Confused by All the Software? So Is Everyone

If you strive to keep up to date with HR technology, you’ll continually run into new categories. For example, there are a whole host of vendors who offer tools to enable video interviewing hence “Video Interviewing Software” has become a category. That’s pretty clear and useful to know.

Unfortunately, many categories are not so self-explanatory. Consider the category of “Learning Experience Platforms.” It’s not particularly clear what that means, even when you read a definition. Furthermore, if you look at firms listed as learning experience platforms it’s a bit of a mishmash. I want to be careful here because maybe some of you do find this category both crystal clear and helpful. If so, I suspect you’re the lucky minority.

You’ll find the following problems with categories of HR software:

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  • New ones keep emerging, so you are always in a struggle to keep up
  • It’s often hard to understand what the category is
  • Different vendors that are not really comparable end up in the same category
  • Different people define the categories differently
  • Individual vendors have offerings that span multiple categories so that the category system doesn’t help you understand what the vendor delivers
  • Categories you did understand disappear — anyone remember EIM (Enterprise Incentive Management)?

This isn’t anyone’s fault, although some people do a better job of defining categories than others. The world of HR software often doesn’t actually fit into neat categories. We do, however, need categories when we’re trying to make sense of the space. So while we need categories, they often are not very good, and we need to learn to navigate the world of HR tech even without clear categories.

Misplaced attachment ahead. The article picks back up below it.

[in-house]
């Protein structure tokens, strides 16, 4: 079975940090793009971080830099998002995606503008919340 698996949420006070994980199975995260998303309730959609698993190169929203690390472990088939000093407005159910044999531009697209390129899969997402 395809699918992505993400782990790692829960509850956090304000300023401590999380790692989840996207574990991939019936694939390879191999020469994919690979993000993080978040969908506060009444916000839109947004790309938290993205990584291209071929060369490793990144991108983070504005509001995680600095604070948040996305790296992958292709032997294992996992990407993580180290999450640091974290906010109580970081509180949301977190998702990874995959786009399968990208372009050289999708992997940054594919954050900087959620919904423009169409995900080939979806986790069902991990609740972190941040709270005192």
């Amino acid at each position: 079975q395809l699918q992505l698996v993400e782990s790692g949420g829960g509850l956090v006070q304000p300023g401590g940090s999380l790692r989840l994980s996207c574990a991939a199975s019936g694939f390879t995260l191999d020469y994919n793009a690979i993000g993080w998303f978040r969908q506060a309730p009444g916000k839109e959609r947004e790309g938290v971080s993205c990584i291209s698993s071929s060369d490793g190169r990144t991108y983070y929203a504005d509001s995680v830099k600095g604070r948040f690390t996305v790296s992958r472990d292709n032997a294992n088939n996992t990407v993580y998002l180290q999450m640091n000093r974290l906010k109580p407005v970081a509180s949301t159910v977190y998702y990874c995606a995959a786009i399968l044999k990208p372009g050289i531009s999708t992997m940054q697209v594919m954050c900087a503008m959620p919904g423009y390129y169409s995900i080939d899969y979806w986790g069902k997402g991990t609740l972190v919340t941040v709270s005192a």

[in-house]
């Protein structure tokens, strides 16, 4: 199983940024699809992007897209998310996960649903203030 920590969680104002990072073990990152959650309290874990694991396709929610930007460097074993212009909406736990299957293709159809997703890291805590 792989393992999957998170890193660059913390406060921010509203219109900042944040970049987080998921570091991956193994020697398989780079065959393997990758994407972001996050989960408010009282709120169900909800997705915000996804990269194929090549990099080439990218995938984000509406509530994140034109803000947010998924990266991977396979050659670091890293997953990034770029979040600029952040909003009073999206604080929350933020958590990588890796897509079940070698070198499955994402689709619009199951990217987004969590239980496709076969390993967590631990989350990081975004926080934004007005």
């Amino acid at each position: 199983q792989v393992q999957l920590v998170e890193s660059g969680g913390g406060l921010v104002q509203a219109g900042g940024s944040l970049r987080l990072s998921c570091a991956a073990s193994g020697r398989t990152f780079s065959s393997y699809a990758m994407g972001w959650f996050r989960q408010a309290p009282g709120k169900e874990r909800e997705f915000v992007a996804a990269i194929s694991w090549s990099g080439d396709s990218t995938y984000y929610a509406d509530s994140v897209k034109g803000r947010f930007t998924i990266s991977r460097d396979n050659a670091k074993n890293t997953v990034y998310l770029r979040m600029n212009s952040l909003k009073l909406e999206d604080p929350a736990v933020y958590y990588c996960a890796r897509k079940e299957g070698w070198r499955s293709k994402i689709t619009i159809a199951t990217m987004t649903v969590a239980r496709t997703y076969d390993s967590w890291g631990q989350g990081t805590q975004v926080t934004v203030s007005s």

What’s interesting

  • It’s interesting how many categories now exist. One of the best developed schemas is Talent Tech Labs’ Ecosystem map; it only covers recruiting, but there are about 30 different categories.
  • The confusion of categories is in part driven by vendors and consultants trying to attract attention or differentiate themselves.

What’s really important

  • Don’t be surprised if categories are hard to understand or don’t make a lot of sense. It’s not you, it’s them. When that happens don’t get caught up in trying to understand the category, just focus on what a specific piece of software can do for you.
  • Recognize that category names are made up by consultants and vendors in their own attempt to make sense of the space; different people will make up different categories. Use ones you find useful or make up your own.

David Creelman, CEO of Creelman Research, is a globally recognized thinker on people analytics and talent management. Some of his more interesting projects included:

  • Conducted workshops around the world on the practical aspects of people analytics
  • Took business leaders from Japan’s Recruit Co. on a tour of US tech companies (Recruit eventually bought for $1 billion)
  • Studied the relationship between Boards and HR (won Walker Award)
  • Spoke at the World Bank in Paris on HR reporting
  • Co-authored Lead the Work: Navigating a world beyond employment with John Boudreau and Ravin Jesuthasan. The book was endorsed by the CHROs of IBM, LinkedIn and Starbucks.
  • Worked with Dr. Wanda Wallace on “Leading when you are not the expert” which topped the “Most Popular List” on the Harvard Business Review’s blog.
  • Worked with Dr. Henry Mintzberg on peer coaching, David’s learning modules are among the most popular topics.

Currently David is helping organizations to get on-track with people analytics.

This work led to him being made a Fellow for the Centre of Evidence-based Management (Netherlands) for his contributions to the field.



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